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EU Language Policy


Languages 2010

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The contribution of languages to the Lisbon Strategy

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In 2000, the EU was set the goal of becoming the most competitive and dynamic knowledge-based economy in the world by 2010. This included the achievement of greater social cohesion while also being capable of sustainable economic growth with more and better jobs. The plan to achieve this goal is known as the Lisbon Strategy.

Education policy has a central part to play, and language learning is crucial in this respect.

EU education ministers have highlighted three major goals to be achieved by 2010 to support the Lisbon Strategy:

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  1. improving the quality and effectiveness of EU education and training systems
  2. ensuring that education is accessible to all
  3. opening up education and training to the wider world

These fundamental goals and specific steps for achieving them are contained in “Education and Training 2010” - the education and training contribution to the Lisbon Strategy.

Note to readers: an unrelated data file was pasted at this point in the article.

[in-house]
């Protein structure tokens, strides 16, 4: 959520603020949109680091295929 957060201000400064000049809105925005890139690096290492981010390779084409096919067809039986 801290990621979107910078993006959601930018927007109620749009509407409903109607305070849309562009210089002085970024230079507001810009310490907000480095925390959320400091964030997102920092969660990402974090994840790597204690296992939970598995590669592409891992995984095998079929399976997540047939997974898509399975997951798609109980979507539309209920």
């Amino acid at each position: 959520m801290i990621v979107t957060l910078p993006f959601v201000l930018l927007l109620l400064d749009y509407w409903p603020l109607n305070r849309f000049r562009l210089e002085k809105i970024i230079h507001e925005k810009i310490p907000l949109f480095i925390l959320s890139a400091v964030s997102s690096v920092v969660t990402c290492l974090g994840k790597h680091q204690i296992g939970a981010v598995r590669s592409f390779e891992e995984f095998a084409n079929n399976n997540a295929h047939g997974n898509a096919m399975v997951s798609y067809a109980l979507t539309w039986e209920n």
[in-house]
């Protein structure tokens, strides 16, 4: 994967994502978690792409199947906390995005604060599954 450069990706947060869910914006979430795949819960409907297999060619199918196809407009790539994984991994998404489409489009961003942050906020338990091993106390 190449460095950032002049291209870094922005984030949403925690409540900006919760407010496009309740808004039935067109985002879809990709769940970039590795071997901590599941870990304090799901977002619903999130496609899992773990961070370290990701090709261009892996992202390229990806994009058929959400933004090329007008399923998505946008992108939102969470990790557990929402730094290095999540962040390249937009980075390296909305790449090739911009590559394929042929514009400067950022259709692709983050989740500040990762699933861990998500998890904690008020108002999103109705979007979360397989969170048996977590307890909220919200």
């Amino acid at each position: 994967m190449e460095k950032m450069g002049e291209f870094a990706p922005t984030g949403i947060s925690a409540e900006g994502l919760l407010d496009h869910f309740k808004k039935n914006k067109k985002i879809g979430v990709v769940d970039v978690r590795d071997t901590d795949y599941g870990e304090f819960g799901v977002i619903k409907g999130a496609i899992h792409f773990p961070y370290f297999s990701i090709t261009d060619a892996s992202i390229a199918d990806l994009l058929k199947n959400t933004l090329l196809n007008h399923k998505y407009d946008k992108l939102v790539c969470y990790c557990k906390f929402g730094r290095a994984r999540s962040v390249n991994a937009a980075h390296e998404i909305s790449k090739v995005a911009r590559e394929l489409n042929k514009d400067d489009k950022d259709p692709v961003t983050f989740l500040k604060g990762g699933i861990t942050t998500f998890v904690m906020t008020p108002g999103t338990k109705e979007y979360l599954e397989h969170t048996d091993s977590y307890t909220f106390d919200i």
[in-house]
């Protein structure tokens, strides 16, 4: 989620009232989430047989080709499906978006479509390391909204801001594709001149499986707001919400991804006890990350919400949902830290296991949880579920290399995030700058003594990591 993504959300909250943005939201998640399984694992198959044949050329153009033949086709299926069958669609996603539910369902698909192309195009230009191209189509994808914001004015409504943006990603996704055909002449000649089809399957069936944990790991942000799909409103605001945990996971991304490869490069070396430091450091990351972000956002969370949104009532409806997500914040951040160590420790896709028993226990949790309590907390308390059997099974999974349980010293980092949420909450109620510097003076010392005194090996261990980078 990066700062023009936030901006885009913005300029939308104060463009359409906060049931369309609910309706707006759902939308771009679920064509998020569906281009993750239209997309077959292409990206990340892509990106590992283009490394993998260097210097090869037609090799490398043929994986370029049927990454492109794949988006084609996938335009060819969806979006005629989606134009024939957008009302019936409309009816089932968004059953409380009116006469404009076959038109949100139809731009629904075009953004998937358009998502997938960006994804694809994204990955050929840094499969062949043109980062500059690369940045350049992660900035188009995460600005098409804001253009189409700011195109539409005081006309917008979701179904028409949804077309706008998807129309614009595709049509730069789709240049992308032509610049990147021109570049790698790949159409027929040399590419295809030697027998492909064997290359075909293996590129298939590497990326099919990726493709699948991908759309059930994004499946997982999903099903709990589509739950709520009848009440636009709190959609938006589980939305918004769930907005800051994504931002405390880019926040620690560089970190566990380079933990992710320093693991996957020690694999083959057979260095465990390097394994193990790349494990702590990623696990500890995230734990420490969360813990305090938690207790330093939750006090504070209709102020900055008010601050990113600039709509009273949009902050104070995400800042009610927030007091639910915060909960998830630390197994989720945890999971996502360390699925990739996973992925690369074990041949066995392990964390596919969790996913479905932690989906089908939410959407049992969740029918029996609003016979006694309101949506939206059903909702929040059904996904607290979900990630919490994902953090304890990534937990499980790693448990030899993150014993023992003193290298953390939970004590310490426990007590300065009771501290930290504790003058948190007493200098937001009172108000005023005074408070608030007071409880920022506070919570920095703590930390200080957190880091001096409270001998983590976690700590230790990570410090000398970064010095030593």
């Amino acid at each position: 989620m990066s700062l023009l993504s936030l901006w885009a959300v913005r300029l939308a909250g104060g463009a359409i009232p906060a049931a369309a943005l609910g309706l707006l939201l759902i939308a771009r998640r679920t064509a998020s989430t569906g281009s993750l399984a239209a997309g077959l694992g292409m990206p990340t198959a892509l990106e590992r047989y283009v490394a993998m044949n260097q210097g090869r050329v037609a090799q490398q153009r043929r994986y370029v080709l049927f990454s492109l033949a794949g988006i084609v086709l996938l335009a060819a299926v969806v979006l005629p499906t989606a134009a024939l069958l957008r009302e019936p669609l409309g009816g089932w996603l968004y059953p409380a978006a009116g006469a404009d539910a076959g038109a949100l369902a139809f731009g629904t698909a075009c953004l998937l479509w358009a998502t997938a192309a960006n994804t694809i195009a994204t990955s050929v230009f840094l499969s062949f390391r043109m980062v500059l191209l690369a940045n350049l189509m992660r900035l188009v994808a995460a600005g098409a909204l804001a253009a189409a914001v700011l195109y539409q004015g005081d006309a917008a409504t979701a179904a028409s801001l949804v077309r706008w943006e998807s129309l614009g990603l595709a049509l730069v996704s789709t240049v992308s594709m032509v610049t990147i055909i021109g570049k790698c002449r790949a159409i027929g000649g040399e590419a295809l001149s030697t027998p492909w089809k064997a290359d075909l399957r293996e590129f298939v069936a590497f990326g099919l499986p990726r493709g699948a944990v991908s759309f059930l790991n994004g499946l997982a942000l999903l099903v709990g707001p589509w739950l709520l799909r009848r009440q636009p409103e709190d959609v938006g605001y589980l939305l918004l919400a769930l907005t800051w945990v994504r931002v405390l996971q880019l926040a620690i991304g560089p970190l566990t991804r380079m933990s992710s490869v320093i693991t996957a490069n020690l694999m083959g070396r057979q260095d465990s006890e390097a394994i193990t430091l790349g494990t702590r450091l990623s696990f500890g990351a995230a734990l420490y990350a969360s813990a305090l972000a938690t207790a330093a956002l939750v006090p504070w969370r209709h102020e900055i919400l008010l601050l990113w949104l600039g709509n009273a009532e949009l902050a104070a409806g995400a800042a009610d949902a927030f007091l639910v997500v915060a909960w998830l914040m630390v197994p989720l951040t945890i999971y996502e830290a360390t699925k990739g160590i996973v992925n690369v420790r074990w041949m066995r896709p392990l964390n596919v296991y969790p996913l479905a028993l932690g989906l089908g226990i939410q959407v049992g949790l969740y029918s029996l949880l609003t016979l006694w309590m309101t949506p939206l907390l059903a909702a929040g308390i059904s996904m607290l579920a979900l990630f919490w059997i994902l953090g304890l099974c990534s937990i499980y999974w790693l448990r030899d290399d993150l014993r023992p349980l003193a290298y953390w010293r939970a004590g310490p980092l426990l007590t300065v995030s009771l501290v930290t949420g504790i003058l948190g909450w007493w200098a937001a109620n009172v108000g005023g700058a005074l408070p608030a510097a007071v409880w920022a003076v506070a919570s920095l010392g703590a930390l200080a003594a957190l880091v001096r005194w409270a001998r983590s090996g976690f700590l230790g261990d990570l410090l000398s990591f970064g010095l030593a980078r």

Ambitious aims for 2010

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Education and Training 2010 covers a lot of ground. It sets out the shared ambitions for 2010, including the incorporation of diversity and co-operation into the overall goals. It specifies how these goals will be achieved - through the open method of co-ordination, whereby Member States agree to co-operate and be measured against common benchmarks.

Finally, the plan sets out 13 specific objectives:

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  1. improving education and training for teachers and trainers
  2. developing skills for the knowledge society
  3. ensuring access to ICT for everyone
  4. increasing recruitment to scientific and technical studies
  5. making the best use of resources
  6. creating an open learning environment
  7. making learning more attractive
  8. supporting active citizenship, equal opportunities and social cohesion
  9. strengthening the links with work and research and society at large
  10. developing the spirit of enterprise
  11. improving foreign language learning
  12. increasing mobility and exchange
  13. strengthening European co-operation
 

The language learning objective is framed as a contribution to the aim of opening up education and training to the wider world. The EU’s guiding principle is that every person should be able to speak two foreign languages in addition to their mother tongue.

Education and Training 2010 sets out benchmarks for assessing the progress of Member States and also prioritises three areas that will benefit from the exchange of experience:

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  1. methods and ways of organising the teaching of languages
  2. early language learning
  3. ways of promoting the learning and practice of foreign languages